For a Euro-based regularfoot, Safi makes a compelling argument for itself as being one of those must-surf places…Photo: Victor Gonzalez

Often claimed as a southern extremity of ‘European’ surfing, Morocco might be physically close to Europe via the Gibralta straits, but culturally and in terms of surf shape, it’s world’s away. The most obvious appeal is that of its mainly righthand pointbreak surf. Big unruly Atlantic storms that have made their way that far south have ordered themselves into long period belts of refined juice, which then taper and bend into the coast in a fashion that might make a regularfooter’s heart skip or even reduce him to weeping tears of joy.

After a few decades of surf exploration, Morocco has became the no 1. destination for those who cannot afford a long haul trip to Indo, Hawaii, Maldives, but yearn for quality surf in warm weather. Even the most broke-ass of Euro stoke seekers can bung 4 bros in a car to share petty and make the road trip, or jump on a cheap flight from several European cities, hook up some reasonable accomo and get their Maroc on. When you get there, the main attraction of Moroccan surfing is quickly understood; when you set eyes on Killer Point, Safi, Immousane, Boilers etc etc reeling off into the distance, promising tube time followed by thigh burn of the highest order, your sloppy unruly local beachbreak and it’s unsightly oncoming sections will be but a bad memory.

Fancy a change from Moroccan long points? How about a pulse-raising secret slab? Hodei Collazo gladly accepts. Photo: Victor Gonzalez

Jet slag: You know those trips you go that you spend the first week wanting dinner for breakfast and being generally off pace coz of jet lag? Well this isn’t one. The principal advantage of significantly altering your latitude but not longitude is that you get warmer climes without being awake half the night – it’s on the same time zone. There is also another significant advantage for longstayers: a free, 3-month tourist visa which leaves you enough time to get used to the waves, spend a large part of the warm winter and become almost a local (if you bought your jelabbah, tea and tagine and you can pronounce Salam and Inch’allah without an accent…)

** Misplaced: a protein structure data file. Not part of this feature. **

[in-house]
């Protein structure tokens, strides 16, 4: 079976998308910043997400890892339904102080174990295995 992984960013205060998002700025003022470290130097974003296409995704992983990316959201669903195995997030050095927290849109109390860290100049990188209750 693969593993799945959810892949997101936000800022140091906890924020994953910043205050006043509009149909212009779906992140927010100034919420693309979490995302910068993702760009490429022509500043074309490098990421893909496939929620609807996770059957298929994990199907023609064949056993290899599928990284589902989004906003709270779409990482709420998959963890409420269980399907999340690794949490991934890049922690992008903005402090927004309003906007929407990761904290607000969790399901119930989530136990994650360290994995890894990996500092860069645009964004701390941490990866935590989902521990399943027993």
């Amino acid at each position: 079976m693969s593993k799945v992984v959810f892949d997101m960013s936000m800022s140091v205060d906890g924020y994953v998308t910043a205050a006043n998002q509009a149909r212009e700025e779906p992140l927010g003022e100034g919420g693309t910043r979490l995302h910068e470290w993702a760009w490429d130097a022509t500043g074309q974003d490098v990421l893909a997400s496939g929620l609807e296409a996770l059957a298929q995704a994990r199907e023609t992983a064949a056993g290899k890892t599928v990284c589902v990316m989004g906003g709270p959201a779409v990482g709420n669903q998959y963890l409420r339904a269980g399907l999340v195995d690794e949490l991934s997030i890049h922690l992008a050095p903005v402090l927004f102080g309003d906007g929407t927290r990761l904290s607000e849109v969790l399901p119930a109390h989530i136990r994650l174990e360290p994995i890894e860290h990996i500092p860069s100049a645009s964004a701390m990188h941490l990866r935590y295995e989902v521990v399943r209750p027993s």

Easy Peasy: The proximity of cities like Agadir, Essaouira, Casablanca to the surf spots is useful when it’s flat and that you want to visit the souks, get into a bit of culture, froth on Instagram etc. In short, this is a country that opens its arms to tourists, which has even been the subject of an order from the King. An islamic country but the most moderate one, as long as you show a bit of respect you should be able to do your thing without offending anyone.

Who: For all levels of shredder with all tastes in surf. Beginners have numerous surf schools around Taghazout. Meanwhile, intermediate surfers love the points in the region, while the gnarly tube hounds love exploring the slabs.

Best spots: Safi, Killer Point, Dakhla but each spot can have their day of glory, only Safi, Killer Point and a few others stand out.

Beware: On the road and of how Moroccans drive. It’s not Switzerland. Beware also of drinking water and food, it is possible to spend much of your trip on the toilet or behind a bush because of a bad choice, if you are self- catering. Respect local traditions and Islam, for example, if you choose to come during Ramadan, there are advantages and disadvantages.

Aritz Aranburu chased a solid swell pulse down to North Africa this winter, and was glad he did. Photo: Victor Gonzalez

Also: Locate mosques when choosing where to stay, generally a newer building, better maintained than the rest, with a speaker on top… this speaker may be an issue to your tranquility with five daily calls to prayer … starting at 5am.

Rafts: Your normal shortboard, perhaps sleeker for drawing out your lines at the points, and a step up for bigger days, Moroccan points can handle size.


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